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An agile mindset in a b2b environment: Part 2

May 30, 2017

In part 1 we looked at the importance of communication in making Agile work, and the kind of personality traits that help with successful Agile b2b product management. In this follow-up I’ll share some final thoughts on how spreading Agile throughout your organization can benefit you, and why it’s important to limit dependencies in b2b.

 

Minimize hand-offs

Joined-up working is important to making Agile work, but so is compartmentalizing. The complexities of the b2b environment mean that every change and new product has even more far-reaching implications. Agile is a great way to tackle this because it encourages you to ringfence projects – that doesn’t mean working in silos; it just means fewer dependencies. If one team or Scrum pod depends on another team to get their work done, then their timelines have to match up perfectly. Agile doesn’t work on precise dates like that, so you have to minimize those points of failure.

Imagine a relay race; the final runner can only set off after three successful hand-offs – that’s not very Agile. We prefer all-out sprints, so each team is responsible for one product or feature that stands alone. That means our developers don’t have unnecessary external pressures. It also lets us be more flexible; one project per team means that we can dedicate 70% of a team’s time to a project, for example, with 30% capacity for on-the-fly work.

 

Be an Agile evangelist

That doesn’t mean that technical staff must always be at the mercy of sales opportunities – Agile isn’t restricted to dev teams. Your product department might have perfected Scrum techniques, but if your release is held up by legal process then your organization isn’t getting the full benefits of Agile. That’s why buy-in from the whole organization is vital for Agile to work – especially in a b2b setting where there are so many more moving parts, such as contract negotiations, sales cycles and a host of external factors outside your control.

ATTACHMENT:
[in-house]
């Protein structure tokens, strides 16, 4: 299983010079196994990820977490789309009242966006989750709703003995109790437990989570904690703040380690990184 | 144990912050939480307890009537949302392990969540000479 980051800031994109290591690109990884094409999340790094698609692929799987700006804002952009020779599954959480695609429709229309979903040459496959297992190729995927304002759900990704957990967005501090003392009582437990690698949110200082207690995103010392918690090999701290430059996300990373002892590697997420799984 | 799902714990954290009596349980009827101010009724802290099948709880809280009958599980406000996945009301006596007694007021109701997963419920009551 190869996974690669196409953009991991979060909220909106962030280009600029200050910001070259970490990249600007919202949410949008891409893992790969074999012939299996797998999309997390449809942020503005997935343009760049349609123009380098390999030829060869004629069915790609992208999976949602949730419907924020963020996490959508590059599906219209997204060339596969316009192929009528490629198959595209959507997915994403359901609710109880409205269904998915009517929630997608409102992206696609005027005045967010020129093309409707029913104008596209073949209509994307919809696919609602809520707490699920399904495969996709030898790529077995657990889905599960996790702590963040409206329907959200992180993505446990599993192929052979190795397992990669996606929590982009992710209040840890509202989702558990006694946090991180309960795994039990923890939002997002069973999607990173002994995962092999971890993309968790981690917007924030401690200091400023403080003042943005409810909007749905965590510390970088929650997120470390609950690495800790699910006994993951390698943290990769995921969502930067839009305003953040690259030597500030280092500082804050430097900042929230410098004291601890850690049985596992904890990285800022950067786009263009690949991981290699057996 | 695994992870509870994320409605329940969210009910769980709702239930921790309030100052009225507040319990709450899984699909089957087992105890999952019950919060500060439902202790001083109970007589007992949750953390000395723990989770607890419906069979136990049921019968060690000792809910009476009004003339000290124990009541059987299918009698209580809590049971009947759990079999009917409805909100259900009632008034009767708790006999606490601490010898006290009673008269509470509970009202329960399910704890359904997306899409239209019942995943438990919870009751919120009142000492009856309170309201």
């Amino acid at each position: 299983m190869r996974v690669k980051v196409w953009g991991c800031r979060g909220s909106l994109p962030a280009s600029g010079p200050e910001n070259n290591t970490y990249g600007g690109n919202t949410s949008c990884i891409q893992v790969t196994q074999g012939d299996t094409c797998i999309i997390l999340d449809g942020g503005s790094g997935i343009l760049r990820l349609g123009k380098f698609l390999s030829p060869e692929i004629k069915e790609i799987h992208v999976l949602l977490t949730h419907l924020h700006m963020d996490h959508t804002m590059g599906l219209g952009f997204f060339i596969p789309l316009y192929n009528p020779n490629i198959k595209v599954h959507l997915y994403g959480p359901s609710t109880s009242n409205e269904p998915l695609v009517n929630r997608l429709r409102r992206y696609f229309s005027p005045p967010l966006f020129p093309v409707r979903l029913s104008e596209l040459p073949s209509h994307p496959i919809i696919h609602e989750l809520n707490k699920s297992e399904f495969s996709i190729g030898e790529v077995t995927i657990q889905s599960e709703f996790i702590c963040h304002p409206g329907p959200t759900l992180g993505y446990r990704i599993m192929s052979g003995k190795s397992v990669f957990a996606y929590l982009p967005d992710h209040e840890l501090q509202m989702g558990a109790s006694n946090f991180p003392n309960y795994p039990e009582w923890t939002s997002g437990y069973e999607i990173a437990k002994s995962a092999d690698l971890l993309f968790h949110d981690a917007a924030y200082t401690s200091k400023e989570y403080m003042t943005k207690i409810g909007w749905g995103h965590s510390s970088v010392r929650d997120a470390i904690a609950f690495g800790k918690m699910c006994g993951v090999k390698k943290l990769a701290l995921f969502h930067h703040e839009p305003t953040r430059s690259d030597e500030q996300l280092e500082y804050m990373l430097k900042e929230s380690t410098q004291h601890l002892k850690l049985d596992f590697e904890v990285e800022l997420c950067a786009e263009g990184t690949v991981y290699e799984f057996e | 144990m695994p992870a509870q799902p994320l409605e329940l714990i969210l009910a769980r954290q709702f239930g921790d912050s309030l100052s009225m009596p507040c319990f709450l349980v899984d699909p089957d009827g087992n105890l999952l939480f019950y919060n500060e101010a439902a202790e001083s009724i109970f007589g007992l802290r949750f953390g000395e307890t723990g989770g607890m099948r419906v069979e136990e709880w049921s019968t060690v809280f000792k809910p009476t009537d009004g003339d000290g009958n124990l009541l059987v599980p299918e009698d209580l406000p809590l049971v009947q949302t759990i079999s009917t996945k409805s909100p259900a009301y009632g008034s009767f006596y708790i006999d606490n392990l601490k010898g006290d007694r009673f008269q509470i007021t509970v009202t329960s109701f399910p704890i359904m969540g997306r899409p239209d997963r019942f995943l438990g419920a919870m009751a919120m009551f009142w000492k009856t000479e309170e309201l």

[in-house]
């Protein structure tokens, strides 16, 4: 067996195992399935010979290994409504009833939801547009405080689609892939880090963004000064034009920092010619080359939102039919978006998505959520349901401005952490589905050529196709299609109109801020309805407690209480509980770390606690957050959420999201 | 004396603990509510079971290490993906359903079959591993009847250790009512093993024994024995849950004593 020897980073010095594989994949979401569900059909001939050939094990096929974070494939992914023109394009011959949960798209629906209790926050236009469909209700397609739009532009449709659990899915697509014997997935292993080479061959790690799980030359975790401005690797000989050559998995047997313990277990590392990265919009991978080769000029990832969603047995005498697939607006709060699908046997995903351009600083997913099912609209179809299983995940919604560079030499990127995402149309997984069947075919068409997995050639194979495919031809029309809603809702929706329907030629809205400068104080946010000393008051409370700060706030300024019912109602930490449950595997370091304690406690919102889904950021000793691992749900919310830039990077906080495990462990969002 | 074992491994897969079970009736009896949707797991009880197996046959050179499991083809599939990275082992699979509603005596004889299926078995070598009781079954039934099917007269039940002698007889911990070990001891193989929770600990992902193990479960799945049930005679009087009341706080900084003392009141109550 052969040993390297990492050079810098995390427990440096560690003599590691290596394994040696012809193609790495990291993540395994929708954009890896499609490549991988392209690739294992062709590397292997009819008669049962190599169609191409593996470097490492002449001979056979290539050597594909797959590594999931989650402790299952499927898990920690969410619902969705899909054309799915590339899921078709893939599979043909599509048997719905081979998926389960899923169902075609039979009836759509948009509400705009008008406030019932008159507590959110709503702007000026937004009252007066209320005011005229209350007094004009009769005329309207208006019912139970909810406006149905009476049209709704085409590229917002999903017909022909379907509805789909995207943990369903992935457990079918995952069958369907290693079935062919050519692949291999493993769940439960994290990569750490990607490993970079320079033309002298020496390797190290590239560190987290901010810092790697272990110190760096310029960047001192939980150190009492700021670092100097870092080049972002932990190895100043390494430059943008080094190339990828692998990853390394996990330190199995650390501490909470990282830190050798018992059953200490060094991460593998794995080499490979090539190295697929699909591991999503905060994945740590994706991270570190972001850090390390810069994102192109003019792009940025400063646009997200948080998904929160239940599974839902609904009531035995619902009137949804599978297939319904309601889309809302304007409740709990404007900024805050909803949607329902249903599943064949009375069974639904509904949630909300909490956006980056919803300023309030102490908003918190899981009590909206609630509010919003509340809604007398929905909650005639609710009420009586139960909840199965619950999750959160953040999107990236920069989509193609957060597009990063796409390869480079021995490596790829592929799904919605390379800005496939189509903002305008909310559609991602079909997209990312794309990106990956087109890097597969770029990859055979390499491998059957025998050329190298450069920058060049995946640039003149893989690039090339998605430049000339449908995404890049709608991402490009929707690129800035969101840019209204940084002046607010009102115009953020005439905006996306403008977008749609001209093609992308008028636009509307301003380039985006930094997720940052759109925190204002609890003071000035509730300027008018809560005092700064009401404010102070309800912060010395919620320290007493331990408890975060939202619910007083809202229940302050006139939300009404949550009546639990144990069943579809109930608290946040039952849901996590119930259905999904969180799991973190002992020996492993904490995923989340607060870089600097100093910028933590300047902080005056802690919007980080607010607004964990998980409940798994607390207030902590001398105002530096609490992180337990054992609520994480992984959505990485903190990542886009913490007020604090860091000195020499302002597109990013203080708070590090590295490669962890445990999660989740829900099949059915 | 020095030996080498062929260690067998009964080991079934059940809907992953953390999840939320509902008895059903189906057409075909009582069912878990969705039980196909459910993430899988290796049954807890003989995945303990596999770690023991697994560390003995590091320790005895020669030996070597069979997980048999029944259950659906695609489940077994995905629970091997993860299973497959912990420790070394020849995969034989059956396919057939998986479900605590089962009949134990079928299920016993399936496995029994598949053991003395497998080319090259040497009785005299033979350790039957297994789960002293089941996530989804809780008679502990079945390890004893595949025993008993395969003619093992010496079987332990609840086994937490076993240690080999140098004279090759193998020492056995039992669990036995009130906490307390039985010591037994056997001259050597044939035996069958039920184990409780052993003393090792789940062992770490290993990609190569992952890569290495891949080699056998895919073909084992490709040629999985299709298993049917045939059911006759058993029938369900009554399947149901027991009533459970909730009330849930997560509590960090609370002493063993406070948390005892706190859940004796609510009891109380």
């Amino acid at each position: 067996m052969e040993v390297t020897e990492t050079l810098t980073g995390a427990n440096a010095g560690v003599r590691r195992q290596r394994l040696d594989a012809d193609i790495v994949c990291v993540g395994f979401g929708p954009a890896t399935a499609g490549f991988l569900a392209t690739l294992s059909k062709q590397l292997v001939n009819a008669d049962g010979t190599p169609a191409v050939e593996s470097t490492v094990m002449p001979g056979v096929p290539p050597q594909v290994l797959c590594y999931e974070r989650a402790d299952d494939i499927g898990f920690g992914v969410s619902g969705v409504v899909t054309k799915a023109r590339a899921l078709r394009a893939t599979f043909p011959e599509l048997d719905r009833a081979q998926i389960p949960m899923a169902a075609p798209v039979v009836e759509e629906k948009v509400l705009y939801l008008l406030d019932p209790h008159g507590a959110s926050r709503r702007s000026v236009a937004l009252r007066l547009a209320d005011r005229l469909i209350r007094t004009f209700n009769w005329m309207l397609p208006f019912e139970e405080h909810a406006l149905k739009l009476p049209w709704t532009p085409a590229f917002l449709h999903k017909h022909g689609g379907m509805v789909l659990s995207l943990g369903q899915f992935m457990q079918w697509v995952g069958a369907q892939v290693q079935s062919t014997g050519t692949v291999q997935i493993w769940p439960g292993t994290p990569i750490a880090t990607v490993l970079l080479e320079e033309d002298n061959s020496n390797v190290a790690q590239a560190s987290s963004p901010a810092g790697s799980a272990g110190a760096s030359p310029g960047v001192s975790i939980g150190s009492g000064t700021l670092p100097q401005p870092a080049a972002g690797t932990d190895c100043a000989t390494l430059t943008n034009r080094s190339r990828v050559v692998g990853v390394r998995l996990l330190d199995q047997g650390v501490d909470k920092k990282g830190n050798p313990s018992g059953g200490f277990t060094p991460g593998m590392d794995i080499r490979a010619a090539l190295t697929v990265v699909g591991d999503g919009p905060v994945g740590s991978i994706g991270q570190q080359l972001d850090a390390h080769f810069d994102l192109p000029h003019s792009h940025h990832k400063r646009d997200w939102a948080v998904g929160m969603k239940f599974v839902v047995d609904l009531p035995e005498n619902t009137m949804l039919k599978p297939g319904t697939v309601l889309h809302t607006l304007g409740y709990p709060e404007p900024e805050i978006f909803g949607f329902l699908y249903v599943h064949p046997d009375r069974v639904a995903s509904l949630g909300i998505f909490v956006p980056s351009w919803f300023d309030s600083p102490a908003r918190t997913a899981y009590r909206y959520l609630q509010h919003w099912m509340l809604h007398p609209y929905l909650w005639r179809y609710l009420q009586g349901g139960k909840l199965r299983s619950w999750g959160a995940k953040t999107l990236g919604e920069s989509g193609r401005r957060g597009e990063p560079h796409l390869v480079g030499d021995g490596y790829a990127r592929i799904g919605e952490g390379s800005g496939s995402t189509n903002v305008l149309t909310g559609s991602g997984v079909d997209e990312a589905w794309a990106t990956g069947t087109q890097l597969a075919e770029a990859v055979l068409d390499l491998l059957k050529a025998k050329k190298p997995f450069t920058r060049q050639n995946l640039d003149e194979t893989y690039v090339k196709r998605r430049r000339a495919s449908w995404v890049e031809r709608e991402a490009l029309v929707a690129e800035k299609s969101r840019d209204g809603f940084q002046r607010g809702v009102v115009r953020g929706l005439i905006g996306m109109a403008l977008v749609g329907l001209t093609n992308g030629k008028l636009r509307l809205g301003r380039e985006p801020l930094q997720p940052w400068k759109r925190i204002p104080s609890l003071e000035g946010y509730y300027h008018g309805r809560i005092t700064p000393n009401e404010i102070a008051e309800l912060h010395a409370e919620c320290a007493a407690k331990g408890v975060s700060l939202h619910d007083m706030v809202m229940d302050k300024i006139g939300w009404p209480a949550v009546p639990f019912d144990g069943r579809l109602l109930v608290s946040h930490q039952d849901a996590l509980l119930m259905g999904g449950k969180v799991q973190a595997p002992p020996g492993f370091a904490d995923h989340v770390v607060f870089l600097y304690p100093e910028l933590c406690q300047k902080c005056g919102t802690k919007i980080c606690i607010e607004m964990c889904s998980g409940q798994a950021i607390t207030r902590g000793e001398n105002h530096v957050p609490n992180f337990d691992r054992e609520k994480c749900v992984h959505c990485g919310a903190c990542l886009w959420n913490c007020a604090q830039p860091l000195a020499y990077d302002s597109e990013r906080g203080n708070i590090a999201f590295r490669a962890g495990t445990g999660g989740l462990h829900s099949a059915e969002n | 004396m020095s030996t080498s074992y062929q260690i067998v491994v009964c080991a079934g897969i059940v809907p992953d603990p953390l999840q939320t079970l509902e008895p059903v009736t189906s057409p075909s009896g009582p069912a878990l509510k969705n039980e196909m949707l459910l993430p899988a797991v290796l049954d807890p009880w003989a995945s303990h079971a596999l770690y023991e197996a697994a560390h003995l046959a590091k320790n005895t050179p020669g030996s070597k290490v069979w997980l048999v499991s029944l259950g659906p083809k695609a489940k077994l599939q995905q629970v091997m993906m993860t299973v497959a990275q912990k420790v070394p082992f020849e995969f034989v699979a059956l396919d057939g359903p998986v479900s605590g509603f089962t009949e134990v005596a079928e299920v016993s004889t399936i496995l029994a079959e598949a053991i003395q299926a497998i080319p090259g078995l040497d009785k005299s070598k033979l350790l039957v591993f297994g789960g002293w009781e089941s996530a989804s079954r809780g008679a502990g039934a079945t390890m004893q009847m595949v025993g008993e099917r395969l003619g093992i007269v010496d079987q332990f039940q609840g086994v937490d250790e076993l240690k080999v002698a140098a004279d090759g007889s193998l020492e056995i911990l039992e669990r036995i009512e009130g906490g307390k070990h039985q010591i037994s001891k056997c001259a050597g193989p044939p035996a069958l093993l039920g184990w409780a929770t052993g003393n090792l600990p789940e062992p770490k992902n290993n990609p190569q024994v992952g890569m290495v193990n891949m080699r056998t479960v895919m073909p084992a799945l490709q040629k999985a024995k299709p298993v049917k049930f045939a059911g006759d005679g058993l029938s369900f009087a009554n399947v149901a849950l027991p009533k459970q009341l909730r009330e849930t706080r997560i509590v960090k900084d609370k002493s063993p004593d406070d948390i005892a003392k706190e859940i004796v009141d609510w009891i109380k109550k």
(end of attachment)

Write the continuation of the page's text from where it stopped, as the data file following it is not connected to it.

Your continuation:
At EAN our product team are real Agile evangelists, and I try to explain what Agile means any chance I get – both the advantages and trade-offs. If your sales reps thoroughly understand the limits of what they can pitch and why, then they’re better equipped to manage customer expectations. If your customer support agents get the philosophy behind the product then they’re better placed to handle customer queries. What’s more, Agile has applications well beyond software development, and technical teams can even be an asset in teaching whole organizations about it.

 

Test and learn – constantly

And we never stop learning ourselves. Monitoring and quality control are essential parts of Agile, but, with the smaller margin for error that b2b entails, they become even more important. We do a lot of monitoring and sharing of lessons-learned, and score ourselves on the quality of user stories and sprints.

Though working in an Agile way presents many challenges in a b2b environment, a waterfall model is often too restrictive to let you innovate and get the most from your product team. Particularly in travel; at EAN we handle hundreds of millions of calls to our API every day, in a landscape where consumer and vendor are constantly changing. But by collaborating, communicating, and compartmentalizing, Agile can pay dividends for businesses in b2b. And the same goes for product managers themselves. When I led product development at Hotels.com I thought b2c was a complex beast; then when I moved to EAN I realized how much more challenging it is to be Agile in b2b. But it is exactly those complexities that make it so much more rewarding.